Digging Deep With Denise: Visiting With Dan Avery


“Digging Deep With Denise” is a semi-regular question and answer feature with local racers and racing personalities produced by RaceDayCT’s Denise DuPont


Dan Avery (Photo: Jim DuPont/RaceDayCT)

Dan Avery – You can’t get that racing fuel out of your veins

Dan Avery of Somers was not born into a racing family, but his father and uncle sparked his interest in the sport that led to a life of chasing speed. Starting his career behind a snowmobile competing in winter sports, he moved to an asphalt track in his early twenties. Taking grit and rivalry learned on the snow and ice to the track, Avery dabbled with full fender cars before moving behind the wheel of an SK Modified at Stafford Speedway. He followed his dream to Riverside Park Speedway, the NASCAR Whelen Modified Tour and then going full circle back to where he started at Stafford Speedway. At one point in his career Avery became just a spectator until Ted Christopher encouraged him to get back into racing in 2009. He now has a stable of SK Modifieds with Woody Pitkat back at his home track behind the wheel of one of Avery’s Modifieds and Glen Reen looking to rejoin the team after a year off from racing.

What made you get interested in racing?

“I went to Riverside Park with my uncle and my dad when I was probably seven or eight years old. And I got hooked and fell in love with it. There was a cool driver, Wild Bill Greco who was my hero there. Every time we went there I just imagined myself driving those cars. And I kept saying to myself: ‘Someday, Someday.’ And here I am still doing it.  It is addictive, once you get hooked, you get hooked. You get that racing fuel in your veins and you cannot get rid of it.”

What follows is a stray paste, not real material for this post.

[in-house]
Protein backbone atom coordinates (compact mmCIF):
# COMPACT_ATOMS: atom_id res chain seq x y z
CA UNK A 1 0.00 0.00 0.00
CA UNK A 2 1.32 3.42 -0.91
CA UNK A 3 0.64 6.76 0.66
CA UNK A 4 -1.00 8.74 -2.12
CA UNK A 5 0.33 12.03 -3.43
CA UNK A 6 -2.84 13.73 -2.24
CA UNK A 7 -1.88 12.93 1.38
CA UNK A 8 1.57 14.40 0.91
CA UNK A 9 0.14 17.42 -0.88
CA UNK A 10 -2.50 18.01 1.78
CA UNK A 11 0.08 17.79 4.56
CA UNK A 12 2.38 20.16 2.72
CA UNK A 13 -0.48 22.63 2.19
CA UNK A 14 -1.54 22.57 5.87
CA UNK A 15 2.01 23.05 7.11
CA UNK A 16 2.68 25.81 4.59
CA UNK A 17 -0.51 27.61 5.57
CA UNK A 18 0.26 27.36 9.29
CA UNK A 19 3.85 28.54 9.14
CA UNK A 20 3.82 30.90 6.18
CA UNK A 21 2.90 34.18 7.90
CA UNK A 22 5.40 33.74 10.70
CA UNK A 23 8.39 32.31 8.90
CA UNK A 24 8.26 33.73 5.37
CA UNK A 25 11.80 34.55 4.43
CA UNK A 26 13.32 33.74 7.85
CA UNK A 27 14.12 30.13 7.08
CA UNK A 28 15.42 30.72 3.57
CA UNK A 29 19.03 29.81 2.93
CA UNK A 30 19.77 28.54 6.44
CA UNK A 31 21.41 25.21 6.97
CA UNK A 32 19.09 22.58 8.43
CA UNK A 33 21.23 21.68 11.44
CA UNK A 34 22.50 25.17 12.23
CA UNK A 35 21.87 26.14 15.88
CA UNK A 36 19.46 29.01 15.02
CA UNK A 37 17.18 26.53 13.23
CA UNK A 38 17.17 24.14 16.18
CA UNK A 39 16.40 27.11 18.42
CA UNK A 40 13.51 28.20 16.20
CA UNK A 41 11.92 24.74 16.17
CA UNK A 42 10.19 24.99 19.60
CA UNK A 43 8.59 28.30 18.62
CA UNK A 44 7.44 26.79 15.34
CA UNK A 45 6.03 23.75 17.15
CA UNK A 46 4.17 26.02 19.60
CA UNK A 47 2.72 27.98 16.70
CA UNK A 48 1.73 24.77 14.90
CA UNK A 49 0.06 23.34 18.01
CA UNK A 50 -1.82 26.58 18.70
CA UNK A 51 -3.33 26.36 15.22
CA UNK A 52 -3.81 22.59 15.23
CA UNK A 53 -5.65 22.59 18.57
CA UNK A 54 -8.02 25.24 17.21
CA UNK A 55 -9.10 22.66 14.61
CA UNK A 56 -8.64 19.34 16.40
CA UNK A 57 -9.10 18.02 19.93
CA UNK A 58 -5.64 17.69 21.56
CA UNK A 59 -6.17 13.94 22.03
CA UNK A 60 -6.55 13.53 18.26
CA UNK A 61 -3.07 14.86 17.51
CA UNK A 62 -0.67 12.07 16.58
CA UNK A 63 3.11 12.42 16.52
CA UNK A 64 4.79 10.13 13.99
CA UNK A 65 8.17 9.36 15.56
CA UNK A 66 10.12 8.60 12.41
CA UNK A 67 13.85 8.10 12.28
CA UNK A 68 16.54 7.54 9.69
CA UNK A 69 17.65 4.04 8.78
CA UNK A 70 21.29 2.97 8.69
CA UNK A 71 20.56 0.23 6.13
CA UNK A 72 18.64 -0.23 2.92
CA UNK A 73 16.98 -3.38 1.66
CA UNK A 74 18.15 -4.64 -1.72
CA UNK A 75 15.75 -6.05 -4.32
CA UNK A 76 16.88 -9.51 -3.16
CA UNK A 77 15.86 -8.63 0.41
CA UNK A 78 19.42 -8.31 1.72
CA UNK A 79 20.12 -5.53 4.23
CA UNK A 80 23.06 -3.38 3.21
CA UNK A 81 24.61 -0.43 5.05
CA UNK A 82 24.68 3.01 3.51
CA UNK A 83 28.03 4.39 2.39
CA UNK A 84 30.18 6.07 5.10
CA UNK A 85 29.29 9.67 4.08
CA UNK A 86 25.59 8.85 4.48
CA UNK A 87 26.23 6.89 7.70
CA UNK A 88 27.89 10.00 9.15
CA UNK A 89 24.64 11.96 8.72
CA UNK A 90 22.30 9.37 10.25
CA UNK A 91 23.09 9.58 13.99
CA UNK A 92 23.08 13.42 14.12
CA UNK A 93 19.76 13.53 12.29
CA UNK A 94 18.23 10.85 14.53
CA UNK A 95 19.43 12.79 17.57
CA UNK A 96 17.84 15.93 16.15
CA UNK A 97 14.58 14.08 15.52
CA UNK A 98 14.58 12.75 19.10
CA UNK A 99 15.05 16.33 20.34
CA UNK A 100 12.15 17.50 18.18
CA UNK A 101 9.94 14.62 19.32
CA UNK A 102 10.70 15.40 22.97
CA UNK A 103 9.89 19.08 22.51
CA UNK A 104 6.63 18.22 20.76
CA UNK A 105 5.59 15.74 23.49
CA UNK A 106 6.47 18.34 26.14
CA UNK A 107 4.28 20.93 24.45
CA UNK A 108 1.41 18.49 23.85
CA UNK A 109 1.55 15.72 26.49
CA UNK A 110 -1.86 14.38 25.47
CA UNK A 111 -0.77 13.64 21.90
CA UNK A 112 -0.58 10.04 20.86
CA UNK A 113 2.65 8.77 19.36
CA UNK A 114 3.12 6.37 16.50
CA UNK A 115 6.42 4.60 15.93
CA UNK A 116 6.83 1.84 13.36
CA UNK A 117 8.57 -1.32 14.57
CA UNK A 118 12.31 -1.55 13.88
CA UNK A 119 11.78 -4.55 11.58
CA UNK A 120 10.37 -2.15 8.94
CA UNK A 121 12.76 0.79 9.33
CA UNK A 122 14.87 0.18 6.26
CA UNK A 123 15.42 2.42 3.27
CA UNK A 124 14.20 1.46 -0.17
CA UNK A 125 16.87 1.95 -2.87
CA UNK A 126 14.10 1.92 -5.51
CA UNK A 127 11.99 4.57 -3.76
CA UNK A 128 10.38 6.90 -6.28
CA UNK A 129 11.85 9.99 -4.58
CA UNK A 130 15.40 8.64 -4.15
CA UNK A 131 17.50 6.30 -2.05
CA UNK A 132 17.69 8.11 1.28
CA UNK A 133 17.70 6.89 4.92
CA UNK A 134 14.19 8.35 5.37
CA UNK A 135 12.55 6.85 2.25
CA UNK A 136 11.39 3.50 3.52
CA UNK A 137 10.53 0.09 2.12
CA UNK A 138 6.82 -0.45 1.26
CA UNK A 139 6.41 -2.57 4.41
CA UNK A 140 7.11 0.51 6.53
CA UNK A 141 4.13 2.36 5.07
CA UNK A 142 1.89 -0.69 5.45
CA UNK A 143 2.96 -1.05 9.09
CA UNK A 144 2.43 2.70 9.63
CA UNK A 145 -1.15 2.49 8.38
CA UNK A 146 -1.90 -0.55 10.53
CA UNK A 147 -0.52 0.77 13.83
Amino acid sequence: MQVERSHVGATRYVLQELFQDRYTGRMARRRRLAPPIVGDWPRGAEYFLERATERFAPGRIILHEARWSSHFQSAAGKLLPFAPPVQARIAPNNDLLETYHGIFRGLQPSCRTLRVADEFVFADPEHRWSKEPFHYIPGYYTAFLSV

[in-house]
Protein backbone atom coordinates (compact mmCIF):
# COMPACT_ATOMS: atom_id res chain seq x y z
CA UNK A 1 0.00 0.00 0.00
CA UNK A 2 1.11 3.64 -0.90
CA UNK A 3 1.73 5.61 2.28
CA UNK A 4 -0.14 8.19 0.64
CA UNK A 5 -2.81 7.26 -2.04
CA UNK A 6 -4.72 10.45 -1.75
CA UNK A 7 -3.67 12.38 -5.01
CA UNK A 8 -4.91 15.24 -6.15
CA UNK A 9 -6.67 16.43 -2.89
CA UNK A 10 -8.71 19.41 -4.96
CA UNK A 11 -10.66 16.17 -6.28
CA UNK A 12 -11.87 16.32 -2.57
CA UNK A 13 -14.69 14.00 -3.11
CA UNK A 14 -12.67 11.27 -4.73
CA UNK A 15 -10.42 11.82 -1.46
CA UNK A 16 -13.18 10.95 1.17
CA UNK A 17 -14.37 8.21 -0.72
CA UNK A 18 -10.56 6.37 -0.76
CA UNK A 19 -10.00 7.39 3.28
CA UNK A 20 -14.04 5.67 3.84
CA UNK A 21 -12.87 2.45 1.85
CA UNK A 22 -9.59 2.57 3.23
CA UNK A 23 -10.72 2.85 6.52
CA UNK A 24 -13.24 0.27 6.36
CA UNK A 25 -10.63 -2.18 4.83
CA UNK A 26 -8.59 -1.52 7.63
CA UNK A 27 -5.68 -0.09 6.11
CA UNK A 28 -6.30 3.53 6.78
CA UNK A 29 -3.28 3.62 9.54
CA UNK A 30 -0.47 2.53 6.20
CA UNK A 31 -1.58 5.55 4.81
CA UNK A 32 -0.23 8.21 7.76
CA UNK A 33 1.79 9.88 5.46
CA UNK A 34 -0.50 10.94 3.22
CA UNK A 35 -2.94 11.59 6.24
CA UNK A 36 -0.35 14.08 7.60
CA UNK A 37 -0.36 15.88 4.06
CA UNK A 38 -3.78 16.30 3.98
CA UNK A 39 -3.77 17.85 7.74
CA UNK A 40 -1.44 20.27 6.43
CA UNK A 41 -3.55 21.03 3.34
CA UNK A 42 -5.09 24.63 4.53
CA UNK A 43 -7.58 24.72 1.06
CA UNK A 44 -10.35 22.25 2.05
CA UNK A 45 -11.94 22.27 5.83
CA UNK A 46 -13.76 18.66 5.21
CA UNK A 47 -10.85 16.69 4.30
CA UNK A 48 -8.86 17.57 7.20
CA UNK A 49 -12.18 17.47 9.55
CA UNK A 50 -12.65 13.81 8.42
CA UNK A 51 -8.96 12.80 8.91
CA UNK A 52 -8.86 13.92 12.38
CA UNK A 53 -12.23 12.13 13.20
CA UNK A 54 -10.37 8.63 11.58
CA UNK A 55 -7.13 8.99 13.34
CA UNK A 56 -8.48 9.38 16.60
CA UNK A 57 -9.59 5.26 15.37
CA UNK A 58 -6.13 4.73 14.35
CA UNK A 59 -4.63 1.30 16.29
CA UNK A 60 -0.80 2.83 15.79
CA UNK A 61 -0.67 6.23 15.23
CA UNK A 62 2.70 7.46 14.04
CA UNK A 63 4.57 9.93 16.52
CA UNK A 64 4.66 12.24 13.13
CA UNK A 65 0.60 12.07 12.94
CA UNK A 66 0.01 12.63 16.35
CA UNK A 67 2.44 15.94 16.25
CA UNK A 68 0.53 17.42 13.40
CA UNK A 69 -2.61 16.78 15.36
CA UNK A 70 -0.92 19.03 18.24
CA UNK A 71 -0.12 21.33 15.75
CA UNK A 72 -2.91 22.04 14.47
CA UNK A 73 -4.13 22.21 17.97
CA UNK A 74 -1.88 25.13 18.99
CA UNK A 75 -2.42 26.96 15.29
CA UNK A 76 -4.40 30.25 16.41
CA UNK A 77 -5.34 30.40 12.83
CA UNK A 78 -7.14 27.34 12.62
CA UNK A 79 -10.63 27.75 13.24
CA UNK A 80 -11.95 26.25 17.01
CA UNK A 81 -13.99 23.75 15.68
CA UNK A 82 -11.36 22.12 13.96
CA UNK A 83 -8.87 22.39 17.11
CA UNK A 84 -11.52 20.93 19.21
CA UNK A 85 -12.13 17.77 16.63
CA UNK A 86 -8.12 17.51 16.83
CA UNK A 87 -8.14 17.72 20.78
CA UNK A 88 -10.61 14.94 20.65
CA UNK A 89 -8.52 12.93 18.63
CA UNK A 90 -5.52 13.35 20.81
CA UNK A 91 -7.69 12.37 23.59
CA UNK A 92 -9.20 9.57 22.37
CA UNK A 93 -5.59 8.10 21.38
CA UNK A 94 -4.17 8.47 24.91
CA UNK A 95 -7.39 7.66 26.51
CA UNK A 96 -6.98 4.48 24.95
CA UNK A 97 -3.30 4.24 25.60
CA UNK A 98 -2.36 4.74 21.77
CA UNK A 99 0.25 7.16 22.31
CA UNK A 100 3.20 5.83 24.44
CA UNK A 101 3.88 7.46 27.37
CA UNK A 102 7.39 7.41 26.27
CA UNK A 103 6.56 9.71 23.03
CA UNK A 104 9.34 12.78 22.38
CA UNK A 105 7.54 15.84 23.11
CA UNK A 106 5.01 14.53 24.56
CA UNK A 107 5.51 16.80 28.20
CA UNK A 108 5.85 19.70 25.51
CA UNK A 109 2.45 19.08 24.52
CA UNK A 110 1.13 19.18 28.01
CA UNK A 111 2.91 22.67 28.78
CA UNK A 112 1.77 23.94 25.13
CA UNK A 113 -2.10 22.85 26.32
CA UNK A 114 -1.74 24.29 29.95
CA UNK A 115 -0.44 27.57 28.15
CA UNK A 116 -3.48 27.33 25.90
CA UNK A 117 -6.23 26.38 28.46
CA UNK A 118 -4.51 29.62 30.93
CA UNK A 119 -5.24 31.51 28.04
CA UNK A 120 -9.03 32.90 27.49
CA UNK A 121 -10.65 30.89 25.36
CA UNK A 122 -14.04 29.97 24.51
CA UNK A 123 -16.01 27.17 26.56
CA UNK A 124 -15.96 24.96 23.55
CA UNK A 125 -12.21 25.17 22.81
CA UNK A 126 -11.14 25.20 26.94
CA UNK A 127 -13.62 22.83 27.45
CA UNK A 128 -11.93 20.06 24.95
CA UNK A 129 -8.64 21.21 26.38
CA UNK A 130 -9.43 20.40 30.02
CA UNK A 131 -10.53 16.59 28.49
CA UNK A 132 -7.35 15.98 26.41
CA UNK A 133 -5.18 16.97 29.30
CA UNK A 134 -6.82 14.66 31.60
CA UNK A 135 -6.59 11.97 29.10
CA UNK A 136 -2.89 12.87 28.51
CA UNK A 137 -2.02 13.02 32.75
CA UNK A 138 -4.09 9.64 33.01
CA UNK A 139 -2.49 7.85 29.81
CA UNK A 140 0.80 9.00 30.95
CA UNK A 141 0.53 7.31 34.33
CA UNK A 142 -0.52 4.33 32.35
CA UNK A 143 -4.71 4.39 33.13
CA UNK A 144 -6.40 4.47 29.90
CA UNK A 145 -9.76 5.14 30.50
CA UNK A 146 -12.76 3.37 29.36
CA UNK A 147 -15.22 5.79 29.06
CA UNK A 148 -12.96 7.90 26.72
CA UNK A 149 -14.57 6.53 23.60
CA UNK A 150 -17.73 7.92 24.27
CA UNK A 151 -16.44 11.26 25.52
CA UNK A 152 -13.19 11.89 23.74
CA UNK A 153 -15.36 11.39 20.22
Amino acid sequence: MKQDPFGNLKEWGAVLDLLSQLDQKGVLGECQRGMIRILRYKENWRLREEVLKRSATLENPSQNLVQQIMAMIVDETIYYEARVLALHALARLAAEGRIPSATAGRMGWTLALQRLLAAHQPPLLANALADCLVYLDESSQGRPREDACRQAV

Which type of racing do you like the best?

“I started out with a full fenders and I thought that was going to be my destiny. Somehow I ended up in a Modified. Right now it would be pretty hard to hang up the Modified hat and go full fender. I am pretty partial to the Modifieds nowadays.”

Would you say racing is your hobby?

“Oh yes it is a hobby now. When I was younger I had high aspirations of becoming a professional, making it to the big league. Now I am just doing it for fun.”

Have you always driven your own car?

“About 97% of the time I have driven my own cars. But I have driven for car owners in the past. I bounced around a little bit with Gary Teto. I drove for Curt Chase a little bit. And a couple of others like Bob Judkins and other owners like that.”

Do you work on your own car?

“Not as much as I used to. I was always the one turning the wrenches along with help from some good friends. .”

Most memorable racing experience?

“That is a tough one because there are so many of them. I guess winning the [1995 Modified] championship at Riverside Park. That was the most gratifying and the most memorable. We had worked so hard for many years to achieve that goal. And to finally get it, that is the one that left the mark.”

What are the challenges that drivers have at Stafford?

“The two opposite ends of the track are completely different. Turns one and two are totally different then turns three and four making it quite a challenge to get the car setup. Making the car work at both ends is a compromise. Some guys are better at the track than others. It is hard work for some and for others it comes natural. Once you can drive good at Stafford you can drive any track. The competition level here at Stafford is above all other tracks. It brings out all the talent and the best equipment. If you can run up front here, you can pretty much go to other tracks and be a contender.”

What is your goal for 2021?

“Well, we had a goal with our other car to run for the points and the championship. We had Chase Dowling driving the No. 22. He left and now we have Woody Pitkat in there. So we are just sorting things out.  But for myself I am going to run just a couple of races. Have some fun with it. And think about what we are going to do for next year.”